Fifty billion connected objects will invade the market over the next five years, according to some predictions. However, when we are talking about connected objects, otherwise known as the Internet of Things (IoT), multiple platforms and technological solutions come to mind. We are living in an interconnected era where many smart devices communicate with each other in order to meet the various needs of the users.
The Internet of Things often brings to mind refrigerators that tell us to buy milk and houses that complain through our iPhones of lights left on. But IoT has huge implications for businesses as well as just consumers. According to Gartner, by the end of 2016, IoT will probably reach 6 billion devices, up from the 4.9 billion in 2015 and investment will reach $7.3 billion by 2017. In addition, in 2016, the growth rate will be approximately 26% in the B2B sector, representing almost 2.4 billion connected devices. According to Deloitte, almost 60% of the income in this market will come from company purchases.
Companies have already begun to launch initiatives in this field in order to improve their digital transformation. For instance, Orange SA, the French multinational telecommunications corporation, launched its strategic plan called “Essentials 2020” to ensure the company’s presence in all the steps of their value chain depending the type of the object. This kind of connectivity will eventually have an impact on the automobile and the insurance sector, for example. We can easily imagine that with the development of connected cars, a car manufacturer will be able to suggest to drivers appropriate insurance services based on data.
France is well positioned as an IoT leader in fact. French President François Hollande celebrated the opening in June 2015 of the largest center in Europe devoted to IoT companies. Funded with state and private money, the center in Angers, France, will ultimately house 60 IoT start-ups.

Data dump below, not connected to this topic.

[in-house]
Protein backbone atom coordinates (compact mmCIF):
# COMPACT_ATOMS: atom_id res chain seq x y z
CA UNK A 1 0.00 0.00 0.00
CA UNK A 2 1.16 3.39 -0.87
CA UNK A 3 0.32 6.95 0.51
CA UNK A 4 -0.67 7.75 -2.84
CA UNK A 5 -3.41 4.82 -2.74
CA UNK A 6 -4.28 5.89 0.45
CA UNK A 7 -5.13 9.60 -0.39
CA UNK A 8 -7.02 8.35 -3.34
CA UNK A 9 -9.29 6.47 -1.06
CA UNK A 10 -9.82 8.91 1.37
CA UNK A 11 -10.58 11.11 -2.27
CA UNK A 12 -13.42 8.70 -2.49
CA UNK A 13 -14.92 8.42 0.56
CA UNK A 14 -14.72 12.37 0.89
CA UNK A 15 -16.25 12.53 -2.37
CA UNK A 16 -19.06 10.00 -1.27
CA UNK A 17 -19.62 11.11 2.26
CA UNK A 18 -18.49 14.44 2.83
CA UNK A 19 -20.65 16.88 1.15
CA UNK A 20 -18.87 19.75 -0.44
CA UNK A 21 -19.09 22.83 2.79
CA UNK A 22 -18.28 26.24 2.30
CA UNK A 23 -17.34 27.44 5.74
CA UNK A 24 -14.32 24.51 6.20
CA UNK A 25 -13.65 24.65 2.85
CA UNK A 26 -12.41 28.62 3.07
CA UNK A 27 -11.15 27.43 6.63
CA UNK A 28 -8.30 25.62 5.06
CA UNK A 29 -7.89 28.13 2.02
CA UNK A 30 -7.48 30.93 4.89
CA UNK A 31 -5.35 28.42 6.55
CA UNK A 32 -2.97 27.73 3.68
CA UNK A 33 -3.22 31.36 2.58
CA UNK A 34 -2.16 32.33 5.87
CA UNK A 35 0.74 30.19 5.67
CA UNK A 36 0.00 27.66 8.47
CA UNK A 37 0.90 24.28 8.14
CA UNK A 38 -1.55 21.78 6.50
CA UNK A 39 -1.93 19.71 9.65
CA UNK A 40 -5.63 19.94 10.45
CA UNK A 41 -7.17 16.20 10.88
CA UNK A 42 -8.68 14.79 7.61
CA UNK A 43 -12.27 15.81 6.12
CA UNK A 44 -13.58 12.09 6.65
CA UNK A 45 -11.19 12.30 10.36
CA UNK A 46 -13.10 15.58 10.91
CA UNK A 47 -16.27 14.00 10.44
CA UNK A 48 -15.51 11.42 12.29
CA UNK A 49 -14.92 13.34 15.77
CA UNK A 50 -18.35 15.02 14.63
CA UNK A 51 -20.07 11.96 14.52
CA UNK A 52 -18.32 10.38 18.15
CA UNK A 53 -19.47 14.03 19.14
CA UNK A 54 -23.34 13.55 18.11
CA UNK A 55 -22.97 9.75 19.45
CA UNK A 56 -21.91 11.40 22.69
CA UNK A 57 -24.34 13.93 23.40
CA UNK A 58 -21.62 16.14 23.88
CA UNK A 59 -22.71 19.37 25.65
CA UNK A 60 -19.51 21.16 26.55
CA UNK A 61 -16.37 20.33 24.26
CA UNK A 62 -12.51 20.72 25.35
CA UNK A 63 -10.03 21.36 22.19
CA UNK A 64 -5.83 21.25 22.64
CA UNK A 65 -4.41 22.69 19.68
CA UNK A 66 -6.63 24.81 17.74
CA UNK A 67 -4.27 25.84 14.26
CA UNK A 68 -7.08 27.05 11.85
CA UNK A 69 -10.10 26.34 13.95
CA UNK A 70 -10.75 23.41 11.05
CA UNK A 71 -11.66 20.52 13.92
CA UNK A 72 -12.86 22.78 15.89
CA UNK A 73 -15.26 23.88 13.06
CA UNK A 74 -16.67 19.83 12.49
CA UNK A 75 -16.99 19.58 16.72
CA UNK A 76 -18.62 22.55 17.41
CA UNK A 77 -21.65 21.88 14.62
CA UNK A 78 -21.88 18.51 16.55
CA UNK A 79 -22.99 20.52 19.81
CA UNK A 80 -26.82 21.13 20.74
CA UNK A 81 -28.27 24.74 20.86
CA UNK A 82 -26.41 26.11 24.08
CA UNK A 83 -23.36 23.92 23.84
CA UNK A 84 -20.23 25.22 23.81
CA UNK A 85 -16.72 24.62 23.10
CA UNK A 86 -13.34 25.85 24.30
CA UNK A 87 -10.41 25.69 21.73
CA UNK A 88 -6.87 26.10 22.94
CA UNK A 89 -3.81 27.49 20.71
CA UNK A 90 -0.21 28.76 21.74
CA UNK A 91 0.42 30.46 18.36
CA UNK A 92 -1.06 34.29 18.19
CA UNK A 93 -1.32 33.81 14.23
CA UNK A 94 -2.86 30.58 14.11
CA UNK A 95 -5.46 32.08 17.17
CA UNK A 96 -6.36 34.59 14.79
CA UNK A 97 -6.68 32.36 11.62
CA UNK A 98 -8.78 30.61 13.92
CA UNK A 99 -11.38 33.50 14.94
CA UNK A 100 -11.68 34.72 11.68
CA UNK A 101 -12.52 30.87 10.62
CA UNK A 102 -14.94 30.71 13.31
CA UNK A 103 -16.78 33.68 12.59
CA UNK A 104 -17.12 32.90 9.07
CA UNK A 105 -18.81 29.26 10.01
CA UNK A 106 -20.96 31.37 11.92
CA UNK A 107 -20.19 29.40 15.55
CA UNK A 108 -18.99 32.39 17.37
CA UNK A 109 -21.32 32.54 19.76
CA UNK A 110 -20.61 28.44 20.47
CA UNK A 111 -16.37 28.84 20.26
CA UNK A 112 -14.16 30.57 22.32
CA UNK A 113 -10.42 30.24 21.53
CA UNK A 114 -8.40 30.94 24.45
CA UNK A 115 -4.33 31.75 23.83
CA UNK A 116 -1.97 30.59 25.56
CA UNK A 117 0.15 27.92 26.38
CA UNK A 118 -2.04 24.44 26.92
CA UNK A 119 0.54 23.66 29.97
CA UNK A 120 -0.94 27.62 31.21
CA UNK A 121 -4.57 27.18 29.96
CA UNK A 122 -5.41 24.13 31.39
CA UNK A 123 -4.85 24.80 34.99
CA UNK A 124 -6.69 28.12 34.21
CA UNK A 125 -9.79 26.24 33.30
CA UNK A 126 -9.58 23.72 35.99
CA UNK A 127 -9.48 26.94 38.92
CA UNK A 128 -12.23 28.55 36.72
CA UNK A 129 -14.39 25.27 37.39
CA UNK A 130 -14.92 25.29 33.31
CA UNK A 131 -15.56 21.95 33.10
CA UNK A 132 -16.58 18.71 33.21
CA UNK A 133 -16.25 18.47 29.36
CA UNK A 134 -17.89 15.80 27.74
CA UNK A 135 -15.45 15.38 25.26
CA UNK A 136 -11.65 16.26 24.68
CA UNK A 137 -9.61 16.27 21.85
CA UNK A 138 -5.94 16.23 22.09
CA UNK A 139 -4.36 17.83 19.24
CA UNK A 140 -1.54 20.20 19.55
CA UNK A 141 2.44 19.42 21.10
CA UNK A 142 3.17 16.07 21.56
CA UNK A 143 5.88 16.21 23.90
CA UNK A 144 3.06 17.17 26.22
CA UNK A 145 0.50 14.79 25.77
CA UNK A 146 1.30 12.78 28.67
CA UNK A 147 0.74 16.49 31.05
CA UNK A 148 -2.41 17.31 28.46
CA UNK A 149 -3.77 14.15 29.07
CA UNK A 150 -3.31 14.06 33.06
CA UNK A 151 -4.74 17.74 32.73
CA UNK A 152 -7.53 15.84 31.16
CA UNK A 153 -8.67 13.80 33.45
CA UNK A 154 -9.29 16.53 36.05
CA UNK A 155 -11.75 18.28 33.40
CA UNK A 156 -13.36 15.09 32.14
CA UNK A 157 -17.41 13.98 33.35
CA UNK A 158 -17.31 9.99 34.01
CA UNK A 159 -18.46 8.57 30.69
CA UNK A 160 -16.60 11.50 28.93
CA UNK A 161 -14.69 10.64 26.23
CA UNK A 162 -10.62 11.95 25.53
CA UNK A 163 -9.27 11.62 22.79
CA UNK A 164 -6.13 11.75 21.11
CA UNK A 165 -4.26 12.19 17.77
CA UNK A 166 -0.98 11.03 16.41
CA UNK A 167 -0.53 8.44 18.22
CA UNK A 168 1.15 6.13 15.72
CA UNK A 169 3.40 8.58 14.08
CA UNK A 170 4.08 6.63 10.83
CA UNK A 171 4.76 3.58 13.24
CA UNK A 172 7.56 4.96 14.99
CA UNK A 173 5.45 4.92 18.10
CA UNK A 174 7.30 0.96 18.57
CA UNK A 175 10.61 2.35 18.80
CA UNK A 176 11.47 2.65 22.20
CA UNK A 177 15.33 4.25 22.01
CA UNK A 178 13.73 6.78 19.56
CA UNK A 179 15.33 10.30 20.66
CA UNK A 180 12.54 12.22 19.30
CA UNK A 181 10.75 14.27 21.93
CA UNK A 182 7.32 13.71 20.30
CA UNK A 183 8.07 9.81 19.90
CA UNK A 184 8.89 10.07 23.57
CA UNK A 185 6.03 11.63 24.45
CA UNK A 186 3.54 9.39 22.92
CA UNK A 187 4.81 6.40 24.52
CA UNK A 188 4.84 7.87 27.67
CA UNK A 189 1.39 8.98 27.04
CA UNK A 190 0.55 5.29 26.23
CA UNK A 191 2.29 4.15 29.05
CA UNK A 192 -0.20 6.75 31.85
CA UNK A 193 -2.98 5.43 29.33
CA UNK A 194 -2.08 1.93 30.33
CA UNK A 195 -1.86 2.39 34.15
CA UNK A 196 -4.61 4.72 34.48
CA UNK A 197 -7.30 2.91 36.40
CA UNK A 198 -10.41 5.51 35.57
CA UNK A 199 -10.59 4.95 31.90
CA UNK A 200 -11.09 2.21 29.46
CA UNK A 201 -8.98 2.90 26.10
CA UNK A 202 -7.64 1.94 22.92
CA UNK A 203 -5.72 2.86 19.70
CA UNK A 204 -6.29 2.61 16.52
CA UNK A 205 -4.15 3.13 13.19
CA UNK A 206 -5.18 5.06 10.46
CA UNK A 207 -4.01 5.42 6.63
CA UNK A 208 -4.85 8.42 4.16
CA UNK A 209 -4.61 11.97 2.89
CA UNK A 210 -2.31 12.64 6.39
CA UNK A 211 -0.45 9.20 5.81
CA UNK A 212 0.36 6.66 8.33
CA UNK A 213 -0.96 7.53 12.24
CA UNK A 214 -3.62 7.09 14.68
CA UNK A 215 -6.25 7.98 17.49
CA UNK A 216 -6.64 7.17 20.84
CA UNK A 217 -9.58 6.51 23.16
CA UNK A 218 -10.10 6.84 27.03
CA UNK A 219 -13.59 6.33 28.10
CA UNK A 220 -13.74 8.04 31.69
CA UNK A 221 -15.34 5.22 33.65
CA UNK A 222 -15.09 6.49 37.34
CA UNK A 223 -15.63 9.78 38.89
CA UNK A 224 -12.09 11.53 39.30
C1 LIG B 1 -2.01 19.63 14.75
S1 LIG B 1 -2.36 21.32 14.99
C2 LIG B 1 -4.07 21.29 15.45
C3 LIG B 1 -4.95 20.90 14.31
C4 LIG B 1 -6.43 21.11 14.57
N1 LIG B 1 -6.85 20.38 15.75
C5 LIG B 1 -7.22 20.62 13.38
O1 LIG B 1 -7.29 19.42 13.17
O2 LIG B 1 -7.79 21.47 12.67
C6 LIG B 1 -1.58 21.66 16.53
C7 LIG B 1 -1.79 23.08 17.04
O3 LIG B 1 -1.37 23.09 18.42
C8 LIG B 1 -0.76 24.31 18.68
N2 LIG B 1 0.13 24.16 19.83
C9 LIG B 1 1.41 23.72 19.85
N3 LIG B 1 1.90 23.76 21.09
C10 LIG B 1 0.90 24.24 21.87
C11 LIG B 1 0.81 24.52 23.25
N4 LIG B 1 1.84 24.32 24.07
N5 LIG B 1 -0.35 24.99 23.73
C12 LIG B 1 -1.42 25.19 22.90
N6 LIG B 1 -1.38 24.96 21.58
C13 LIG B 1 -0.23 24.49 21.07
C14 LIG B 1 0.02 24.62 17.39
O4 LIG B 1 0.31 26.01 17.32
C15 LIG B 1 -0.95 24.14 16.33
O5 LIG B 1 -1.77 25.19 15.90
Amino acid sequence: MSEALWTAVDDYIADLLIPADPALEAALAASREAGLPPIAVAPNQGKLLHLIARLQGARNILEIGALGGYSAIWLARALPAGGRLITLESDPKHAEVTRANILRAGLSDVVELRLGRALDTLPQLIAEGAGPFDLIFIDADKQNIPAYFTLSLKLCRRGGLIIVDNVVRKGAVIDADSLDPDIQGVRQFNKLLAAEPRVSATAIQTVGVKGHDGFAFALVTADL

A Single View of Data
With the emergence of more connected objects producing more data and new kinds data will come the need to understand it in the context of existing corporate data. That means storing it quickly without structure but combining it later with structured data so a more meaningful picture emerges. Postgres enables companies to achieve this seamless integration with features called Foreign Data Wrappers. These features, built for Hadoop, MongoDB, MySQL and other databases, enable Postgres to display data from these “foreign” sources in relational tables using the JSON datatype as if it were native to Postgres. Using SQL, DBAs can query the data, doing reads and writes back to the original data source.
EnterpriseDB (EDB) is leading the way in creating a new generation of these FDWs that are more powerful than prior iterations. EDB, for example, created a new FDW for MongoDB and for MySQL with read and capabilities, releasing them to the community via GitHub. (Follow the respective links to download.)
The explosive rise of mobile, social, web and other applications of engagement have pushed companies to expand their solution portfolios. Today, a data center is a patchwork of technologies for managing data coming from relational databases, NoSQL solutions or other specialized extensions. By combining these various data sources, IT has a holistic vision over important entities such as clients and partners.
It is clear that the Internet of Things will help facilitate the digital transformation of companies, especially in their capacity to understand in real time consumers ‘needs in order to provide them an efficient user experience. The strategy of putting a spotlight on the end user is a real competitive advantage and it underlines the database’s importance in today’s process of digital transformation. It also shines the spotlight on the critical role Postgres will play as the Internet of Things continues to expand.
Mathieu Le Faucheur is Sales Director for South Europe at EnterpriseDB.